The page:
A major new power facility in Boston which would use household waste to generate electricity would create 400 jobs during its construction.
Around 100 full time new jobs would be needed to operate it once it is up and running, members of Boston Council’s cabinet will be told at a meeting next Wednesday.
But although the council is generally positive about the scheme, concerns have been expressed about the size and scale of the project, and the amount of employment land it will take.
And members of a sub committee that discussed the plans earlier this month also raised concerns about potential emissions from the site, and any hazardous waste that might need to be transported from the plant by road.
The Boston Alternative Energy Facility (BAEF) is currently consulting on its proposals for the plant on a large site alongside The Haven on the Riverside Industrial Estate.
The development would include a wharf with cranes and berthing points as well as the generation, storage and processing facilities needed at the plant.
Non-recyclable household waste will be shipped by river to the plant to cut down on road use. BAEF says it will process one million tonnes of refuse and generate enough power for more than 185,000 homes - the equivalent to more than 60% of the households in Lincolnshire.
The Government, not Boston Council, will have the final say on whether the development gets the go-ahead or not.
But the council is one of the stakeholders who are being consulted as part of a ‘statement of community consultation’ that is ongoing at the moment.
In a report to Cabinet, economic development manager Clive Gribbon broadly welcomes the scheme.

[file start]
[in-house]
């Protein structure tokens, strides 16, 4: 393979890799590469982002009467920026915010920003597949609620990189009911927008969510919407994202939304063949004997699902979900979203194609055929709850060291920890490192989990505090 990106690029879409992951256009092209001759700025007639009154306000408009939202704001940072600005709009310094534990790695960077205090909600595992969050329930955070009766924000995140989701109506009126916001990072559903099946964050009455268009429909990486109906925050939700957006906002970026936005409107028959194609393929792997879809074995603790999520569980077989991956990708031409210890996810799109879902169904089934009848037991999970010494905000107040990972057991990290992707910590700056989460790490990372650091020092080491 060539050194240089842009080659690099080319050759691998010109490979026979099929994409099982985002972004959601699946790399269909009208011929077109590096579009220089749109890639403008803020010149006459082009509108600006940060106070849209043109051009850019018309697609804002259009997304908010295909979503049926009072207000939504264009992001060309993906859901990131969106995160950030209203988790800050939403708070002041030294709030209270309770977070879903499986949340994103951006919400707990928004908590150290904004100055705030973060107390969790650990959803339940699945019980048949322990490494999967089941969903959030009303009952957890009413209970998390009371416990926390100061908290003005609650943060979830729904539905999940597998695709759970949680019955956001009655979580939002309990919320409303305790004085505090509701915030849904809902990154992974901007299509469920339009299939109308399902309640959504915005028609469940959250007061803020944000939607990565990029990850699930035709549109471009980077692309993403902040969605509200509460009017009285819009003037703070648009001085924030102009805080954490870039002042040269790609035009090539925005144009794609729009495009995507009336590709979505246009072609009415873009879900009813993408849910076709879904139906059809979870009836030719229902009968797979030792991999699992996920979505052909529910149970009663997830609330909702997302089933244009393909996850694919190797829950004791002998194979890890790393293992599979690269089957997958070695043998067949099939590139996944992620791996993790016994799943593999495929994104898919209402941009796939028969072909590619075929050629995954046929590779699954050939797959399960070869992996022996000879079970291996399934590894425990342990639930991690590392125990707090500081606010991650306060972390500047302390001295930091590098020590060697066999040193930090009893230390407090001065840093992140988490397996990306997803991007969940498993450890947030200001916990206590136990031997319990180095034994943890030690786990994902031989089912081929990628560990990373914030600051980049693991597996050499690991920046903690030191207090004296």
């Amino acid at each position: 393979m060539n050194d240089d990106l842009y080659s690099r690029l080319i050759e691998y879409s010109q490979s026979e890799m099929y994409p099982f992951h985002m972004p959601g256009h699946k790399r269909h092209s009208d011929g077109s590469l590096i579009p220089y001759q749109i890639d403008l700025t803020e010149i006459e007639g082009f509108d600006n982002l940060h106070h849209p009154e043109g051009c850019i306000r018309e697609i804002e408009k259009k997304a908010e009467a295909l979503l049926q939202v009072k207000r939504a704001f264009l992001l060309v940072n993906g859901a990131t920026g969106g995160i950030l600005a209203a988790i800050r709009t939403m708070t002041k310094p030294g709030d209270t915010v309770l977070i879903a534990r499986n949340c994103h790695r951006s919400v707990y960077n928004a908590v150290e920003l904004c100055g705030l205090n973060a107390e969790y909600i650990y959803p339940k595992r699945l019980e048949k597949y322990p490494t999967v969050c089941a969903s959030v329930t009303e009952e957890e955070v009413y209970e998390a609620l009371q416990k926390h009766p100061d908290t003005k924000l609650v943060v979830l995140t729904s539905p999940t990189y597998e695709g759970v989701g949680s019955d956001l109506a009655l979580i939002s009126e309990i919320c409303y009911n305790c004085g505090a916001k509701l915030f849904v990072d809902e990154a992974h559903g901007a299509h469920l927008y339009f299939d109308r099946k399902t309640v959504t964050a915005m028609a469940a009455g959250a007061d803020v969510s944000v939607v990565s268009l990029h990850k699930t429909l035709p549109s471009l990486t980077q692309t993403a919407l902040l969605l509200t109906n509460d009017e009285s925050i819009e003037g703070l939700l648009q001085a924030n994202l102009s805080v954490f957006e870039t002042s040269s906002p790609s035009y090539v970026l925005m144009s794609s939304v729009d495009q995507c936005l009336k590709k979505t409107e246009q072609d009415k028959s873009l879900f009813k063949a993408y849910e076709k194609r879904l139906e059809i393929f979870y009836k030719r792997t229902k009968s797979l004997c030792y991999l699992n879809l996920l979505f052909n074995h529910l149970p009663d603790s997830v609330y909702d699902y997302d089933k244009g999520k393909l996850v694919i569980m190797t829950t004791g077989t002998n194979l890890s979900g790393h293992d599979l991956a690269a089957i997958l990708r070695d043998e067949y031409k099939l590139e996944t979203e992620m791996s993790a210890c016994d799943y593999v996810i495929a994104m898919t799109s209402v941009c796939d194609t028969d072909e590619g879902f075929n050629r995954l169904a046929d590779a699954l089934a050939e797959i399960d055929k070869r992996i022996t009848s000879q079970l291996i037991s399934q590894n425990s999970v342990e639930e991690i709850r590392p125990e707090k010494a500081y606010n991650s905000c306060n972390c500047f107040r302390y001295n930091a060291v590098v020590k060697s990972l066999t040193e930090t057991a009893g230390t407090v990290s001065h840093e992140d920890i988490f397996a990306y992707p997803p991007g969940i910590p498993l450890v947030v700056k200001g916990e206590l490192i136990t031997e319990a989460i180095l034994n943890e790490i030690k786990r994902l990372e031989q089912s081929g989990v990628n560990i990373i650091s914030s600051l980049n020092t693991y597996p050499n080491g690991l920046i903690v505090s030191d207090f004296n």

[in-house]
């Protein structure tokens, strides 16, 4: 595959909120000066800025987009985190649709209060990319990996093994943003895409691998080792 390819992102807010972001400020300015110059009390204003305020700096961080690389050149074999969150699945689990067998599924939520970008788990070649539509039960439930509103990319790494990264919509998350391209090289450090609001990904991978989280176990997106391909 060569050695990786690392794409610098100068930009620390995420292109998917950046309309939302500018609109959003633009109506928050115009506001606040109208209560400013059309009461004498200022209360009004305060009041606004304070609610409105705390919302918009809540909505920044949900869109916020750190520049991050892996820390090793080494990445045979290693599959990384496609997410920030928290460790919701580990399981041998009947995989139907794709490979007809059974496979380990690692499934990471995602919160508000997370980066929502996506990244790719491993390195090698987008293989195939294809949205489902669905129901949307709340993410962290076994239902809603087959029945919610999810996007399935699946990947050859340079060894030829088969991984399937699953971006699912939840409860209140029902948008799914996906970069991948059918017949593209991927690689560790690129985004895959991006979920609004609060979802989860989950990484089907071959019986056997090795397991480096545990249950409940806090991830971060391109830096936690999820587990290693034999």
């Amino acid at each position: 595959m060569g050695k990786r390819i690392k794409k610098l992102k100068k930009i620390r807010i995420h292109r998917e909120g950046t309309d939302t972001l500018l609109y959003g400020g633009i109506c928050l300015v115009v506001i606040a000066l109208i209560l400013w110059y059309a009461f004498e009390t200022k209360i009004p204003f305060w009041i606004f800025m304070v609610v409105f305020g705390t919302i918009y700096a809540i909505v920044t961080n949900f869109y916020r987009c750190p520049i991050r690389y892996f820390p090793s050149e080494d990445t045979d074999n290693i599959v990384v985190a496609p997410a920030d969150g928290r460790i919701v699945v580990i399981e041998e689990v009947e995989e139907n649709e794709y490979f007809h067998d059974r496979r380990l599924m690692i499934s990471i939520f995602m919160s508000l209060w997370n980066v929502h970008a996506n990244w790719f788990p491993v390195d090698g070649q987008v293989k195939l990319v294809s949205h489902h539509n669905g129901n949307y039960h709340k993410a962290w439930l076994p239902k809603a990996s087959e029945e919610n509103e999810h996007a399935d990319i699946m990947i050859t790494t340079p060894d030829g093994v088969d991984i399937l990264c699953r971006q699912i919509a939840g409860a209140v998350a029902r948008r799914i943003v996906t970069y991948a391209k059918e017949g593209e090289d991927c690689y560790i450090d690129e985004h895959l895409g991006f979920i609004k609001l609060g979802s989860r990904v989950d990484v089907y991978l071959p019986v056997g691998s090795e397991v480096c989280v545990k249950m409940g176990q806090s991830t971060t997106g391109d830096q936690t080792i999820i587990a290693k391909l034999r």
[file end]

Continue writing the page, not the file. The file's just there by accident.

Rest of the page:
He said the BAEF would have a large scale impact on the local economy in terms of job creation, business and supply chain growth.
It presented “a significant opportunity for Boston as the economic centre, and the wider economy, to deliver diverse employment and skills opportunities in the energy sector and especially in Science, Technology, Engineering and Maths (STEM).
“However, a consideration needs to be placed on the size and scale of the project, and the loss of important employment space and the pressure on the local road network during the build process and operation thereafter.”
The council’s head of environmental operations Chris Allen said the proposed development has great potential for partnership working which would contribute signifi towards Lincolnshire County Council’s Waste Strategy. But the council’s principal environmental health officer John Chapman said the department would want to see more information on air quality impact, flood risk, noise levels, and impact on local ecology.
More information on the Boston Alternative Energy Facility proposals can be found here